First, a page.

This festival programme by the Cullberg Ballet marks a changeover in the Swedish company's history: one work by its former director and long-time choreographer Mats Ek, and one by Johan Inger, the incoming director who, although Swedish, has spent most of his career until now with Nederlans Dans Theater.
There are similarities in these two works, both created only last year, yet each is distinctively in its choreographer's style. Both ballets carry a strong weight of emotion without any continual narrative, and both men choose to use a few simple objects in a black space, rather than representational scenery, to sit their dancers in an identifiable place.
I found Inger's home and home the more cogent and moving of the two. Early on, he provides some flashes of physical magic, as when a woman is lifted and shaken by a man who suddenly disappears, leaving her rising and shaking in the air on her own; or when the lone woman on stage instantaneously becomes three women.
But much of the action comprises chases or runs around the stage by groups, whose steps have a flavour that is at once comic and sinister. A kind of solicitude by one performer for another often manifests itself in actions as simple as the adjusting the position of a head or an arm.
Yet there are frequent oppositions, and at the end there's a startling effect when a woman is flung against a wall and hangs there like a corpse. It all takes place to music ranging from a Bach cello piece to pieces by three modern composers. The constantly changing backdrop consists of three flat boards that transform strikingly, and the men and women all wear skirts a little below knee-length. No realism, then, but a highly gripping and convincing community of people to care about.
Ek also shows a group who interact. There is a couple who talk nonsense to each other while a man crudely interrupts their activities around a table and a wooden chest. Two women bind one another, or passers-by, with strips of chewing gum while they dance. An oriental sequence includes dances with sunshades, ribbons and red lanterns.People are crushed between big cubes, but the sudden presence of a white toy kitten in the danger zone stops all aggression.
Ek tells us to ignore the title, Fluke: it simply comes from the Flesh Quartet's music, sensitive but disturbing, which he cites as his inspiration. The outcome is strange and disjointed, but entertaining, and need a ballet - even a ballet by the rule-breaking Mats Ek - be more than that? The Edinburgh audience obviously thought not.
Formed as a national centre for dance, Edinburgh's Dance Base, a handsome building in the Grassmarket, offers a diverse range of activity throughout the festival. I'm happy to leave to others more nimble than myself its many classes and workshops. However, I caught two of the four shows in the studio theatre.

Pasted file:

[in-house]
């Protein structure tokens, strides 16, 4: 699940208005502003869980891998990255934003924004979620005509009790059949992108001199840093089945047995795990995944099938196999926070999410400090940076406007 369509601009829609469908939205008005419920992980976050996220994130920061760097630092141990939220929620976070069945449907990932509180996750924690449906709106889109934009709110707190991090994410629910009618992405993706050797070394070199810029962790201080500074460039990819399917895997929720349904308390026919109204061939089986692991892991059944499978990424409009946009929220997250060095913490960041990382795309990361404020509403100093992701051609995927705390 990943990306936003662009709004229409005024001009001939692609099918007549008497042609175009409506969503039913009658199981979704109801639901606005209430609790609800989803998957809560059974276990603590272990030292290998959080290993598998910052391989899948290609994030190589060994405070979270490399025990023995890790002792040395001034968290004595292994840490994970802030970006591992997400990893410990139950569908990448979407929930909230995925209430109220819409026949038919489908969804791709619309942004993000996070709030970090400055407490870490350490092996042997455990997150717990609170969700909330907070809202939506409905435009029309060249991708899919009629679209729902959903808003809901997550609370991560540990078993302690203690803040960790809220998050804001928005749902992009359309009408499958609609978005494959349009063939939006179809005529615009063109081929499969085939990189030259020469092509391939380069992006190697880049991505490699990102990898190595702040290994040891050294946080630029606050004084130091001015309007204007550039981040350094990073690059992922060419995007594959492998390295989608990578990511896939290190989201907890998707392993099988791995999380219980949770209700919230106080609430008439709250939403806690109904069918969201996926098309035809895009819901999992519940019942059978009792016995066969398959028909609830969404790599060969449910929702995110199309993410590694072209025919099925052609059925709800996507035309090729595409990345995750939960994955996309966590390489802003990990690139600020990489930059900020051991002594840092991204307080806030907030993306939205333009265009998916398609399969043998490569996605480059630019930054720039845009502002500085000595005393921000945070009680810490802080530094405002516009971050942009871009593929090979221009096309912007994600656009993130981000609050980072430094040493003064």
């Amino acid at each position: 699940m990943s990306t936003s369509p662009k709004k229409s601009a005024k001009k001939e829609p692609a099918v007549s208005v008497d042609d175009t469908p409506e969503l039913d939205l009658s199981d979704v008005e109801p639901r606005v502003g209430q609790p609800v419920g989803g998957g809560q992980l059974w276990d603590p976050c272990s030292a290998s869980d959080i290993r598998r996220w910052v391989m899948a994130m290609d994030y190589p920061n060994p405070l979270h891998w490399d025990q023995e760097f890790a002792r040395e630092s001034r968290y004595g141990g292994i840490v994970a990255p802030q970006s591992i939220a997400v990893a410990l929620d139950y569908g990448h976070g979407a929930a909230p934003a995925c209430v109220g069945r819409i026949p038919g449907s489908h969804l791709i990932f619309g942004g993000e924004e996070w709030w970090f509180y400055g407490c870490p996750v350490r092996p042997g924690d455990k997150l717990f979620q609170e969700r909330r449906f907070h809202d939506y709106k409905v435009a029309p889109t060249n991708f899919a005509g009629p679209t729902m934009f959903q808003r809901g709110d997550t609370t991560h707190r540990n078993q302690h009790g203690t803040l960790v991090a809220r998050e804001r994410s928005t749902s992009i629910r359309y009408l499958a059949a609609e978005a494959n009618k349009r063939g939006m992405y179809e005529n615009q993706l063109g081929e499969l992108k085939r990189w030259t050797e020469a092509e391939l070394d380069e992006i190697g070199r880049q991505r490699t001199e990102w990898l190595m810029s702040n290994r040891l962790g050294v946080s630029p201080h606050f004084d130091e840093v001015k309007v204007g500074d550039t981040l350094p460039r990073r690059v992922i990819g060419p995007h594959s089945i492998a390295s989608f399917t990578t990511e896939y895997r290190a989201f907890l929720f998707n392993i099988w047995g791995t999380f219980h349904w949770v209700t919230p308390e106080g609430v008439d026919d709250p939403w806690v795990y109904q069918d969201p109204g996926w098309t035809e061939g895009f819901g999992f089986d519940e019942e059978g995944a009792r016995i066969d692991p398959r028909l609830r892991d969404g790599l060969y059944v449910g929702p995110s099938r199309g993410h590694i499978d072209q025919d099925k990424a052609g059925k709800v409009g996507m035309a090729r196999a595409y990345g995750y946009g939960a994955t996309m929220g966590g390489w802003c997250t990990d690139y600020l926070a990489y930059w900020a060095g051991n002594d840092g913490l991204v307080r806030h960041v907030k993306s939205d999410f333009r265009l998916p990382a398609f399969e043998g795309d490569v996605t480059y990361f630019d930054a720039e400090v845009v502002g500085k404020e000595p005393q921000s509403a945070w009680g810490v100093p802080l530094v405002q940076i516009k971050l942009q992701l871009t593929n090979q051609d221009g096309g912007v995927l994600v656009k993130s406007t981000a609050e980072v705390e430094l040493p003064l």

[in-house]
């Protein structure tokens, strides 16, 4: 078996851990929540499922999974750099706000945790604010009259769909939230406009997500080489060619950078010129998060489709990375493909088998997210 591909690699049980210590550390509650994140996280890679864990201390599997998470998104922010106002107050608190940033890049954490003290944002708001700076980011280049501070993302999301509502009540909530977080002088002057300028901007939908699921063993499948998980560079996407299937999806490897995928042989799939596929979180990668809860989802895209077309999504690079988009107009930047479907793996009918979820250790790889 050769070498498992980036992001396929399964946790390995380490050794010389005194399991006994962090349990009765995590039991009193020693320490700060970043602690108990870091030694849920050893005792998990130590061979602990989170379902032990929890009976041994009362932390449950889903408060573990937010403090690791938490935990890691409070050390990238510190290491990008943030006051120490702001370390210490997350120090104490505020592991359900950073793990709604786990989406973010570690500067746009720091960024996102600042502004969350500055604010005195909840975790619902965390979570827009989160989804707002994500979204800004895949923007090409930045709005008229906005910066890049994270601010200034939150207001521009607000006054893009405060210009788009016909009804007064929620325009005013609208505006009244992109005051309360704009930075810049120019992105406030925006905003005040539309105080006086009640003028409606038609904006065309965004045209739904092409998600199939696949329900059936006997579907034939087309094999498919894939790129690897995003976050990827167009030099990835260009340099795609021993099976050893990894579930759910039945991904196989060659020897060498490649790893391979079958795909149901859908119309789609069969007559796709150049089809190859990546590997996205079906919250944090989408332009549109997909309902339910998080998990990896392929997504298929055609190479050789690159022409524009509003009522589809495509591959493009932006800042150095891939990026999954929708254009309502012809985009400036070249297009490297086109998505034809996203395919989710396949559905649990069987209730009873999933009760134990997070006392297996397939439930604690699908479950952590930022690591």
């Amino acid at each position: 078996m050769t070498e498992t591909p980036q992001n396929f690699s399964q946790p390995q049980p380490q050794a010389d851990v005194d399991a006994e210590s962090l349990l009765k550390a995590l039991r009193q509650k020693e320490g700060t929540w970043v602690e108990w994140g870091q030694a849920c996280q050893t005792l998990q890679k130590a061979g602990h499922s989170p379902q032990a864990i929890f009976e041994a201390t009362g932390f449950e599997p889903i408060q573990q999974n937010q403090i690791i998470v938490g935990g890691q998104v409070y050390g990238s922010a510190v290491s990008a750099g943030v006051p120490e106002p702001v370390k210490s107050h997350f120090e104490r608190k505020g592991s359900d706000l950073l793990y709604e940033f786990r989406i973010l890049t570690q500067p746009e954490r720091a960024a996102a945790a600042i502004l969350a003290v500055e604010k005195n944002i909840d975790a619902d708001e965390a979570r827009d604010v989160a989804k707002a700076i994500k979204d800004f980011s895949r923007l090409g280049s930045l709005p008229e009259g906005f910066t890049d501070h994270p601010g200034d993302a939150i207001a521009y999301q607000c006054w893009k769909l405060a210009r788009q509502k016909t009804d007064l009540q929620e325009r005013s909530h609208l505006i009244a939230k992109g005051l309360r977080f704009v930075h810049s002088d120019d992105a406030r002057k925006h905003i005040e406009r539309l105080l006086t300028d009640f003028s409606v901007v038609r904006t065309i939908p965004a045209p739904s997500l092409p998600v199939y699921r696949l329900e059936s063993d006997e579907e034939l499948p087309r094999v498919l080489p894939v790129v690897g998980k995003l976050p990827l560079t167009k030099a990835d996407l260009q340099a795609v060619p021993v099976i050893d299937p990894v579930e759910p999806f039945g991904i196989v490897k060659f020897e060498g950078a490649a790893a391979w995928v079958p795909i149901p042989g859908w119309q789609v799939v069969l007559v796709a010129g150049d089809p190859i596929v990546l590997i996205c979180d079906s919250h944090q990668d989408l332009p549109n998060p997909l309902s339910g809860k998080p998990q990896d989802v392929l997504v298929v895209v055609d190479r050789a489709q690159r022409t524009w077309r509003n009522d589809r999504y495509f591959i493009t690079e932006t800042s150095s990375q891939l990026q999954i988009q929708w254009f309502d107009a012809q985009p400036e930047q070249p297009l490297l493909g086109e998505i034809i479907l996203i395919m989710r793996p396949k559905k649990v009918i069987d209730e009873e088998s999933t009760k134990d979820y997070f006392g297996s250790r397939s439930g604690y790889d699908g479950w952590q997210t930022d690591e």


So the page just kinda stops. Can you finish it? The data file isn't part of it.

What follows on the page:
The first brings together three choreographers, two from Austria and one from Scotland, described as award-winners (the awards unspecified). The programme could seem bitty, as none of the pieces lasts much longer than 20 minutes. But a mixed bill offers the audience a chance to sample unfamiliar works in digestible bites, and since all the pieces use only one or two dancers, putting them on is presumably not too costly.
Helene Weinzierl's contribution, ...And the Damage Done, is a solo for her Laroque Dance Company. It features Robert Tirpak, initially curled up on the floor in his undies, then interacting, in trousers and shirt, with his photographed self. This would work better if the screens on which the pictures are shown were more accurately aligned; from where I sat, the image often split in two. And I could not see much purpose to the action, although the performer is a personable young man who carries it off.
The other Austrian, Willi Dorner, brought two short dances. The more effective, How Do You Want Me?, shows Anna MacRae in a solo of slow exercises from a longer work. I remember hand movements above all, and the dancer's solemnity. MacRae joins Matthew Smith in Dorner's other piece, No Credits, which was allegedly inspired by video games and has the two of them acting as lifelessly as puppets to a doddling, fidgety score by Heinz Ditsch.
Norman Douglas's Cries and Whispers, a premiere commissioned by Dance Base, is a duet where it is sometimes difficult to tell whether the man is meant to be making love to the woman or strangling her. I assume that is its point - to show the similarity between sex and assault. It is performed by he rough, tough Theo Ndindwa and sleek, neat little Laura-Beth Bailey of Douglas's Ensemble Group. Interestingly, just as I was beginning to think that there had been altogether too much emphasis throughout the programme on movement performed flat on the floor, Douglas suddenly introduced some balletic jumps, lifts and catches.
I should like to see something more ambitious in variety of mood and movement before forming a firm view on Douglas's talent, but on this showing, his potential cannot be ruled out.Reuse content